Grocer’s Daughter Chocolate moves into hyggelig new space; fudgsicles sell like hotcakes


Photos by Taro Yamasaki

By Jacob Wheeler

Sun editor

One day last year, before Grocer’s Daughter Chocolate owners Jody and DC Hayden purchased the retail space next to Margaret Hodge’s Anchor Hardware—across M-22 from the Empire Village Inn—DC counted the number of cars that drove by and determined that Empire gets twice as much traffic north of the M-22 and M-72 intersection than south, where M-22 heads toward Benzie County. That sealed the deal.

The Haydens purchased the building from Hodge for an affordable price of $150,000 in mid-March and on June 15 moved half a mile north from the location they had rented next to Sleeping Bear Dunes National Lakeshore staff housing. The move was seamless; production of Grocer’s Daughter’s popular chocolate truffles and fudgsicles never even stopped.

Grocer’s Daughter will host a grand opening in its new location on Saturday, July 7, which coincides with World Chocolate Day. Food will be available; families are encouraged to come and celebrate, picnic style.

“We’re making an investment in Empire by buying a piece of real estate and trying to beautify this stretch of 22,” said Jody. “With more and more people every year heading into the Sleeping Bear Dunes, it’s nice to be able to welcome them with an aesthetically pretty building and delicious chocolate.”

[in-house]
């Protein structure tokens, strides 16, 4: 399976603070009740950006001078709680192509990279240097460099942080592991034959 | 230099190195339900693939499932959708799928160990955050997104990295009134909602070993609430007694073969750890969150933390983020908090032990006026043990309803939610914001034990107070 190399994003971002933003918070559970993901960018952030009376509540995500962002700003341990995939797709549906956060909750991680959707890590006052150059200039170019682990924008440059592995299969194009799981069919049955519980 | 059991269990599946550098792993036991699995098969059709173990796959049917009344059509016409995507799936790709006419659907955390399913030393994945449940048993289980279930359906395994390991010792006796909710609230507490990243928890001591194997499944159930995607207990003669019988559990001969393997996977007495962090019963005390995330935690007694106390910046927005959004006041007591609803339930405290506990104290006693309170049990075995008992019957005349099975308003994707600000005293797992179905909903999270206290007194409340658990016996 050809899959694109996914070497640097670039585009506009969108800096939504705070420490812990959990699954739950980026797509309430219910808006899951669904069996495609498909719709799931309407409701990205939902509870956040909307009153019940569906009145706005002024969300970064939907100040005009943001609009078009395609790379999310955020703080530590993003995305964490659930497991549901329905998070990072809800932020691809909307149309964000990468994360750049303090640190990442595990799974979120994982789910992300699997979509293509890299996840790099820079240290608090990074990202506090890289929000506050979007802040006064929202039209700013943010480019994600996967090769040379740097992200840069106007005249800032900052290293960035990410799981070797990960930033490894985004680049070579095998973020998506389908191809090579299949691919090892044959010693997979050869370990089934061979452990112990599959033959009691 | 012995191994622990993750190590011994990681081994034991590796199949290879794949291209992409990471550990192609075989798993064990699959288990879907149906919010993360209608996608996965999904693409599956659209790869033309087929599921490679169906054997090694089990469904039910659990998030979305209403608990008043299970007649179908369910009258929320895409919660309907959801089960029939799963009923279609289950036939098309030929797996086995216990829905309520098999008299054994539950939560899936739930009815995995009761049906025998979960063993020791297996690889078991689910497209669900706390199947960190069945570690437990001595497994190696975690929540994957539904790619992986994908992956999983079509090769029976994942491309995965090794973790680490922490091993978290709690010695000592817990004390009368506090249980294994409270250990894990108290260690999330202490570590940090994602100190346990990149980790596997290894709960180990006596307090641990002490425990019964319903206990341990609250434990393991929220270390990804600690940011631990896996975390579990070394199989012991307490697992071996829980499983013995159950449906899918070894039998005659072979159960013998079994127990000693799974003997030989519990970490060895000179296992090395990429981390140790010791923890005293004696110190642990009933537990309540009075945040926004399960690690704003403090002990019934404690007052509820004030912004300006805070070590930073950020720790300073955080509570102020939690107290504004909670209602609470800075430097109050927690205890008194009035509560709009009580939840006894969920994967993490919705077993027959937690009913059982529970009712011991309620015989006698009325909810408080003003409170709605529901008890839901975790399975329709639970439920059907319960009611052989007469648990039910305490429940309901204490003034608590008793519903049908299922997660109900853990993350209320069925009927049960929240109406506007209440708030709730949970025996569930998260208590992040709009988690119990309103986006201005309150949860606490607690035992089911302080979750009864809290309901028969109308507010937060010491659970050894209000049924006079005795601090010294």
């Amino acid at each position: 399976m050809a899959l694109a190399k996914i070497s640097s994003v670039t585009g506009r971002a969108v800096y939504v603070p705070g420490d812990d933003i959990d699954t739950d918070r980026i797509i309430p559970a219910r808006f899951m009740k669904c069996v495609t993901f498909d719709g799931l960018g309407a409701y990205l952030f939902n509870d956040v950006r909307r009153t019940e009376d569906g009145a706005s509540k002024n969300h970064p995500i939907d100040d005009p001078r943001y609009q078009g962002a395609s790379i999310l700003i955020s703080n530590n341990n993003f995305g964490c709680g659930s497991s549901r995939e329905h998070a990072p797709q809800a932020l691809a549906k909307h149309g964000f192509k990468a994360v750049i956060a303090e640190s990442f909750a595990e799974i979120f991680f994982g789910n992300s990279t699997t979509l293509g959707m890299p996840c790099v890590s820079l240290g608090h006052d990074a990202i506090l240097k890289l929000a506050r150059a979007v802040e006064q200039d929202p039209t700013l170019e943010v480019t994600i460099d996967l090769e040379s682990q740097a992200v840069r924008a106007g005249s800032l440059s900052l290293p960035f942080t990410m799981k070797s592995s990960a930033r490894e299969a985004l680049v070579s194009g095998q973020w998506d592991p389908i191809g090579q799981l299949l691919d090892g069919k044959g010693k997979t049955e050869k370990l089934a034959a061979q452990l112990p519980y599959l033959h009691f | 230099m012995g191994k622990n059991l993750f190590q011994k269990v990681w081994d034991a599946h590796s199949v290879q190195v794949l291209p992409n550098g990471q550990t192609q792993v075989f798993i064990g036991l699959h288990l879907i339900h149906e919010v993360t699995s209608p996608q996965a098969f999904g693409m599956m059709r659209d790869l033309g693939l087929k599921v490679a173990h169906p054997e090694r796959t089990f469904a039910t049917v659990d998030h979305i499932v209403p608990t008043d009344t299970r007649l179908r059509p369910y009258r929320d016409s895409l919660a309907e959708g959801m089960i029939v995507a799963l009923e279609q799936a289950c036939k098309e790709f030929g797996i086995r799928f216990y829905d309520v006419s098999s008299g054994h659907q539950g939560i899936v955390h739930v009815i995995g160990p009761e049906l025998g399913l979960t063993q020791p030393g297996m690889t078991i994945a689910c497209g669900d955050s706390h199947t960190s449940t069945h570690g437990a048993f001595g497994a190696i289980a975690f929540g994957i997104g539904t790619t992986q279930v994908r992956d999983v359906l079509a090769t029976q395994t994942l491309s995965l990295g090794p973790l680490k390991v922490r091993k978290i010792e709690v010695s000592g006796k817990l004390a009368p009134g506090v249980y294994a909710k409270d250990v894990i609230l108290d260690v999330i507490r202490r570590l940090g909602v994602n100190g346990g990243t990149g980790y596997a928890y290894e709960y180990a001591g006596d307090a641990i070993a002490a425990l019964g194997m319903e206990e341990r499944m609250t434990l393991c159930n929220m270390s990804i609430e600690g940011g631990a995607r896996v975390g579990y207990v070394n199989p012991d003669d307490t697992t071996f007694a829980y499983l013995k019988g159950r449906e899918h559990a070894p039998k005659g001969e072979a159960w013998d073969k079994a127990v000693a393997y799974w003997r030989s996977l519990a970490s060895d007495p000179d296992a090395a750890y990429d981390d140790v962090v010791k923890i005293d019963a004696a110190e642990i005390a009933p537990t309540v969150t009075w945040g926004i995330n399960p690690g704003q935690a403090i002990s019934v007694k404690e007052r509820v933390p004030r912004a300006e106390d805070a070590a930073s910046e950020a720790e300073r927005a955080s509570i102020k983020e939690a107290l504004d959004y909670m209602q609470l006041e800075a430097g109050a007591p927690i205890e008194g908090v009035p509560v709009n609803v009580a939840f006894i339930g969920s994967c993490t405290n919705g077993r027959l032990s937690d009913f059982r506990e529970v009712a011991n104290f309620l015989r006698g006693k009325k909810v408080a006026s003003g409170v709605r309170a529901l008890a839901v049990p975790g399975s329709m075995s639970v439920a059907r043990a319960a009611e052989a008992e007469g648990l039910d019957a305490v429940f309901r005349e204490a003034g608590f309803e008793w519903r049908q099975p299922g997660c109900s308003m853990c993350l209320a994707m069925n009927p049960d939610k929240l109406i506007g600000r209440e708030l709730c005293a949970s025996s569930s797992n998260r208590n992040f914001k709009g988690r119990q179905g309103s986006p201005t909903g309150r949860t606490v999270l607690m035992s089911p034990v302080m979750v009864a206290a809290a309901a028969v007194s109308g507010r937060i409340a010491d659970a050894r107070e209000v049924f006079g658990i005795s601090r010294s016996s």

The Haydens have ordered bike racks to be installed out front to take advantage of their proximity to the Sleeping Bear Heritage Trail. Sidewalks along M-22 and into Empire’s residential neighborhood will attract more foot traffic and encourage visitors to stop and poke around town. Jody is excited about being part of a resurgence of new business activity in Empire—the vacant Deering’s Market notwithstanding. Out on M22, the Shipwreck Café is booming at lunchtime, Misers’ Hoard expanded its footprint last year, and Peter and Megan Schous’ new hotel next to the National Park headquarters should be ready in 2019.

“Grocer’s Daughter only moved a few hundred yards away, but the passing traffic increases dramatically,” said Misers’ Hoard owner Paul Skinner. “This gives people one more reason to stop. Hopefully they’ll linger around Empire. That benefits us all.”